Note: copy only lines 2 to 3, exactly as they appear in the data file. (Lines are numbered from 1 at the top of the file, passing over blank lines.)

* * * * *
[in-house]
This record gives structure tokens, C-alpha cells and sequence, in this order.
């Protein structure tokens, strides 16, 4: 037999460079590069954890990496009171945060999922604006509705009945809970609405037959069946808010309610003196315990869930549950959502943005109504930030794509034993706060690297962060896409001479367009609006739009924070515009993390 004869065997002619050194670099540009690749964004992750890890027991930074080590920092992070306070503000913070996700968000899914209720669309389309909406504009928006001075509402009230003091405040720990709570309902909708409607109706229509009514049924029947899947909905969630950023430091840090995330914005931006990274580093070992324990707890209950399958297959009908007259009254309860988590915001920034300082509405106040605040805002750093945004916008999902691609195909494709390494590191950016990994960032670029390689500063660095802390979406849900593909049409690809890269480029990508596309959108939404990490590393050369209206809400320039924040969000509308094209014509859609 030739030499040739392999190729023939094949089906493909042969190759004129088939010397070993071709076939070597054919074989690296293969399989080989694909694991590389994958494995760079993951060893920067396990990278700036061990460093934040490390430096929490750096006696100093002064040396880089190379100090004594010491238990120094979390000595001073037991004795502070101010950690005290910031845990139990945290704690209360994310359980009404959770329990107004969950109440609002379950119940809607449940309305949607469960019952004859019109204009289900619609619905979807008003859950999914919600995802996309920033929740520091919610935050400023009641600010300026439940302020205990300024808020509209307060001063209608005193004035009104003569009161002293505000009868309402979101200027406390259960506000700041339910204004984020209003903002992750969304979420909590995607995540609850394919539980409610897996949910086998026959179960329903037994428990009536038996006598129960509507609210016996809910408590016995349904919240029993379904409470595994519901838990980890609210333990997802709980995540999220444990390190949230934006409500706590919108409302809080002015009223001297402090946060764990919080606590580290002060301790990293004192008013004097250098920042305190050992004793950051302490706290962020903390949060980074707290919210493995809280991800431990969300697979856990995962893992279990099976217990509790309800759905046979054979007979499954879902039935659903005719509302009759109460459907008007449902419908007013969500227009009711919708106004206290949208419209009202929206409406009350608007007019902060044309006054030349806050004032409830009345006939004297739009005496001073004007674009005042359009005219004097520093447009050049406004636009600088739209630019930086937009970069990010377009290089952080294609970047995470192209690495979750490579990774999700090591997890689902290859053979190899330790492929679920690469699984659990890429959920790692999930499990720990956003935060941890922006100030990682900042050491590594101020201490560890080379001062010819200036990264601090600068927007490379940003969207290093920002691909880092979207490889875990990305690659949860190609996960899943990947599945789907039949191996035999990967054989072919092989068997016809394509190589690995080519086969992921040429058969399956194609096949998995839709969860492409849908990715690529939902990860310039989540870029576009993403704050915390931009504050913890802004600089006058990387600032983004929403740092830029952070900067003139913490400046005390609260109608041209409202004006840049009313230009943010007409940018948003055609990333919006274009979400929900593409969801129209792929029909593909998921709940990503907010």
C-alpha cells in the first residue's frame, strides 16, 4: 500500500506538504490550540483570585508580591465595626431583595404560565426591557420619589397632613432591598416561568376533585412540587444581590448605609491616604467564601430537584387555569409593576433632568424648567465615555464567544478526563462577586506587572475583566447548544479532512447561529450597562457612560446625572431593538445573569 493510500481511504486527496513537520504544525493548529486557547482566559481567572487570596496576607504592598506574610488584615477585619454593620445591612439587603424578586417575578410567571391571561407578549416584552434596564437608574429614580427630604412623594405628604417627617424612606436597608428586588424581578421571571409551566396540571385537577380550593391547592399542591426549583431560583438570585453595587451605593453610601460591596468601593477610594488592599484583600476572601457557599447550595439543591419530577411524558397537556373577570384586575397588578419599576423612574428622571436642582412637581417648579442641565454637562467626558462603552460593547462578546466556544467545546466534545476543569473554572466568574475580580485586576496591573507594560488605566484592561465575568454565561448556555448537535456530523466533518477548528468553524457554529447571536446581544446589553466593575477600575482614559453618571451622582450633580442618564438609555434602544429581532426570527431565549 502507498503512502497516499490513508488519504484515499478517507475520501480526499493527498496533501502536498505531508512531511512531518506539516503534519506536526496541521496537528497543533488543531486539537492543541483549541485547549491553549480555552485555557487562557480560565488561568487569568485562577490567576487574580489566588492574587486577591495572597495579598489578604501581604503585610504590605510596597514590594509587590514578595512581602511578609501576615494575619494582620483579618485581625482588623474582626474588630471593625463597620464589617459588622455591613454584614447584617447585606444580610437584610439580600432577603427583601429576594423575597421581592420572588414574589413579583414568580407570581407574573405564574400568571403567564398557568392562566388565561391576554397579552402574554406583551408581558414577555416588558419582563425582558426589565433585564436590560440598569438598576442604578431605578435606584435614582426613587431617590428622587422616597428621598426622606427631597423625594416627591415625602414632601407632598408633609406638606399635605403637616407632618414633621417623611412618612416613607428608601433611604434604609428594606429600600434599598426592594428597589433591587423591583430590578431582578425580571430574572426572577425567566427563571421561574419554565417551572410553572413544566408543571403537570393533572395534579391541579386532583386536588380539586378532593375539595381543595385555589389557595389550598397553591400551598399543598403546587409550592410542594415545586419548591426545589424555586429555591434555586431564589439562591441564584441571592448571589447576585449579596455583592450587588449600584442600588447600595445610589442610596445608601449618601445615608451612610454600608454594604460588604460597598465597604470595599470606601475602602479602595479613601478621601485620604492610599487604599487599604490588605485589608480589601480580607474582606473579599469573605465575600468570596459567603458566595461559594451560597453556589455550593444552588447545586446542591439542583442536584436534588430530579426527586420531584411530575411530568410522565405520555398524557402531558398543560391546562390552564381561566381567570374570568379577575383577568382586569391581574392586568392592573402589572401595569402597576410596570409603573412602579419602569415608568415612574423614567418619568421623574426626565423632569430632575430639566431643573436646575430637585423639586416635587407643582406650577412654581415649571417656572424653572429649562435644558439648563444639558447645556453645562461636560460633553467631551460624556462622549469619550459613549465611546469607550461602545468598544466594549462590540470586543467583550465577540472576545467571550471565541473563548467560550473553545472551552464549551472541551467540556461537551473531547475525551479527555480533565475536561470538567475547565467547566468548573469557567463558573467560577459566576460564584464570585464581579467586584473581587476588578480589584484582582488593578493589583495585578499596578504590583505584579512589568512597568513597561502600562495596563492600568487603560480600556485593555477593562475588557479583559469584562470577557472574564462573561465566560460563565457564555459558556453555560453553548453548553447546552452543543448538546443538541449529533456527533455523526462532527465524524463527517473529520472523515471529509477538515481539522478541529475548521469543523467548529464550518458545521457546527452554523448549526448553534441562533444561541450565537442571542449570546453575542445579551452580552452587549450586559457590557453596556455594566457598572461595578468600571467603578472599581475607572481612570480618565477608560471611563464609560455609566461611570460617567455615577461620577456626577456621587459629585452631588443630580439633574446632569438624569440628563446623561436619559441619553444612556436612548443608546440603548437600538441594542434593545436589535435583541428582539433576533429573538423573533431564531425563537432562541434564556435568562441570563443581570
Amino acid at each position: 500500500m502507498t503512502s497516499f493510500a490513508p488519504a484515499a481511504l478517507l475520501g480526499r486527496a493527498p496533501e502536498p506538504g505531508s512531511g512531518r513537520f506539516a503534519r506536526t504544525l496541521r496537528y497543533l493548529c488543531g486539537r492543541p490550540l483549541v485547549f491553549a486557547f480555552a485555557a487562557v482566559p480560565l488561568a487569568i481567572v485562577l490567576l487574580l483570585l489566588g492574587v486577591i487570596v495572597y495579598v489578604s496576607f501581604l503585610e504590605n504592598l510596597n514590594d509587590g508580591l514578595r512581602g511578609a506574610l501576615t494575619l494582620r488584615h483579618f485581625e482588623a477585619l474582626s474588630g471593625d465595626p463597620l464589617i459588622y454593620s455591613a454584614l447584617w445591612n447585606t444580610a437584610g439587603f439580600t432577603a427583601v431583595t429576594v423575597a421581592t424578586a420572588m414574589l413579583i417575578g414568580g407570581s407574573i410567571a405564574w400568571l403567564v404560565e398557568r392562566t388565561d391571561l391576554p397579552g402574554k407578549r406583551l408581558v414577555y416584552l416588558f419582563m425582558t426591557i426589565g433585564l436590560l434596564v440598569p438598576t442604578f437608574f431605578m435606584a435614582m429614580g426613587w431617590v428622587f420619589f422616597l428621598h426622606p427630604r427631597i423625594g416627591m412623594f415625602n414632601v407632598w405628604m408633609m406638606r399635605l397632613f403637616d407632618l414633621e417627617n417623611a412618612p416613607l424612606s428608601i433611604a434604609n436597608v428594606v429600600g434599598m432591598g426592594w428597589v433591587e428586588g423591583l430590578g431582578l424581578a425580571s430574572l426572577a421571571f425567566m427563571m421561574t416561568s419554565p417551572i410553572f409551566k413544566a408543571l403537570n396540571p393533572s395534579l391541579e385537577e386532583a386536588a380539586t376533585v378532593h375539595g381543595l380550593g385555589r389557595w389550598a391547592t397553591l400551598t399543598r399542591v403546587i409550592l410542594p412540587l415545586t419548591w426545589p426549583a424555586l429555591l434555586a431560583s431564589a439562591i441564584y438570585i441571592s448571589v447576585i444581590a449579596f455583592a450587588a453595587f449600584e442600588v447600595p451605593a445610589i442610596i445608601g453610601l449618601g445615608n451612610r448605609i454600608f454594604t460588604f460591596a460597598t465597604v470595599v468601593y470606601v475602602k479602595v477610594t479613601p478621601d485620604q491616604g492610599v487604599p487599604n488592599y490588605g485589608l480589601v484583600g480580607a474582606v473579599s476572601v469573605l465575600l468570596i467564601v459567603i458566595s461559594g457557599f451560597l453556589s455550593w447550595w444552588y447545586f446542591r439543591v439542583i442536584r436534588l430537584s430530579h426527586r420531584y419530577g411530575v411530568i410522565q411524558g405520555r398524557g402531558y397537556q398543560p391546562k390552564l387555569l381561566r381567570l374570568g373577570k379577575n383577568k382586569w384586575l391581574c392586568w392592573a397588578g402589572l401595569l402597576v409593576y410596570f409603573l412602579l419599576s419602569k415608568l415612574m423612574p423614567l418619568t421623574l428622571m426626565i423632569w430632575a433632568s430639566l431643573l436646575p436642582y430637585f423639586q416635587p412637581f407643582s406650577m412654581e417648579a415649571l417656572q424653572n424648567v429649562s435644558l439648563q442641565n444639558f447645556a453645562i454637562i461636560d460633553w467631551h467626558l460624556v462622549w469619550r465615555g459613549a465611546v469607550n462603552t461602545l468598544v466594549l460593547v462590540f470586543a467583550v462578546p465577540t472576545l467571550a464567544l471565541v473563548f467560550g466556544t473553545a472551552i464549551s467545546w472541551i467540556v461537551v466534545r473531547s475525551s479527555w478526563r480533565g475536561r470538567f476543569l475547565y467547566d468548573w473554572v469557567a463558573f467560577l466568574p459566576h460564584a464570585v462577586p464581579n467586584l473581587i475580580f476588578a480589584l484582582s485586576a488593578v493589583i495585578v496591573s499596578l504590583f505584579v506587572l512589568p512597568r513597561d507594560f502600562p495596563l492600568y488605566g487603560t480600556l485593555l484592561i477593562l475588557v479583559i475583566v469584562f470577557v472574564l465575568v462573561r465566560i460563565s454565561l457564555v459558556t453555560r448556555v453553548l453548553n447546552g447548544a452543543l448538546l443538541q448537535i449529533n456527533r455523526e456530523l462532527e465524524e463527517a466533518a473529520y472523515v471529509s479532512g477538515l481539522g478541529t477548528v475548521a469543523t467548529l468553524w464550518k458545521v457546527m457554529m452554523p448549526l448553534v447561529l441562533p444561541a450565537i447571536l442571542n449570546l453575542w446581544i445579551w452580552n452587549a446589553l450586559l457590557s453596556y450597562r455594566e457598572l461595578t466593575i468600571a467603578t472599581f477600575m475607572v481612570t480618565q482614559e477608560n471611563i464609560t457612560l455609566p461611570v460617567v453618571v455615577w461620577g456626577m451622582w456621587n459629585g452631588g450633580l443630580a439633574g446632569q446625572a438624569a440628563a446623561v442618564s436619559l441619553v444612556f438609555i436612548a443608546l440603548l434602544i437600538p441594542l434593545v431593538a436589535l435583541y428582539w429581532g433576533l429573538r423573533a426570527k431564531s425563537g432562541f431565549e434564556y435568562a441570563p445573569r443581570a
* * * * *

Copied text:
This record gives structure tokens, C-alpha cells and sequence, in this order.
């Protein structure tokens, strides 16, 4: 037999460079590069954890990496009171945060999922604006509705009945809970609405037959069946808010309610003196315990869930549950959502943005109504930030794509034993706060690297962060896409001479367009609006739009924070515009993390 004869065997002619050194670099540009690749964004992750890890027991930074080590920092992070306070503000913070996700968000899914209720669309389309909406504009928006001075509402009230003091405040720990709570309902909708409607109706229509009514049924029947899947909905969630950023430091840090995330914005931006990274580093070992324990707890209950399958297959009908007259009254309860988590915001920034300082509405106040605040805002750093945004916008999902691609195909494709390494590191950016990994960032670029390689500063660095802390979406849900593909049409690809890269480029990508596309959108939404990490590393050369209206809400320039924040969000509308094209014509859609 030739030499040739392999190729023939094949089906493909042969190759004129088939010397070993071709076939070597054919074989690296293969399989080989694909694991590389994958494995760079993951060893920067396990990278700036061990460093934040490390430096929490750096006696100093002064040396880089190379100090004594010491238990120094979390000595001073037991004795502070101010950690005290910031845990139990945290704690209360994310359980009404959770329990107004969950109440609002379950119940809607449940309305949607469960019952004859019109204009289900619609619905979807008003859950999914919600995802996309920033929740520091919610935050400023009641600010300026439940302020205990300024808020509209307060001063209608005193004035009104003569009161002293505000009868309402979101200027406390259960506000700041339910204004984020209003903002992750969304979420909590995607995540609850394919539980409610897996949910086998026959179960329903037994428990009536038996006598129960509507609210016996809910408590016995349904919240029993379904409470595994519901838990980890609210333990997802709980995540999220444990390190949230934006409500706590919108409302809080002015009223001297402090946060764990919080606590580290002060301790990293004192008013004097250098920042305190050992004793950051302490706290962020903390949060980074707290919210493995809280991800431990969300697979856990995962893992279990099976217990509790309800759905046979054979007979499954879902039935659903005719509302009759109460459907008007449902419908007013969500227009009711919708106004206290949208419209009202929206409406009350608007007019902060044309006054030349806050004032409830009345006939004297739009005496001073004007674009005042359009005219004097520093447009050049406004636009600088739209630019930086937009970069990010377009290089952080294609970047995470192209690495979750490579990774999700090591997890689902290859053979190899330790492929679920690469699984659990890429959920790692999930499990720990956003935060941890922006100030990682900042050491590594101020201490560890080379001062010819200036990264601090600068927007490379940003969207290093920002691909880092979207490889875990990305690659949860190609996960899943990947599945789907039949191996035999990967054989072919092989068997016809394509190589690995080519086969992921040429058969399956194609096949998995839709969860492409849908990715690529939902990860310039989540870029576009993403704050915390931009504050913890802004600089006058990387600032983004929403740092830029952070900067003139913490400046005390609260109608041209409202004006840049009313230009943010007409940018948003055609990333919006274009979400929900593409969801129209792929029909593909998921709940990503907010």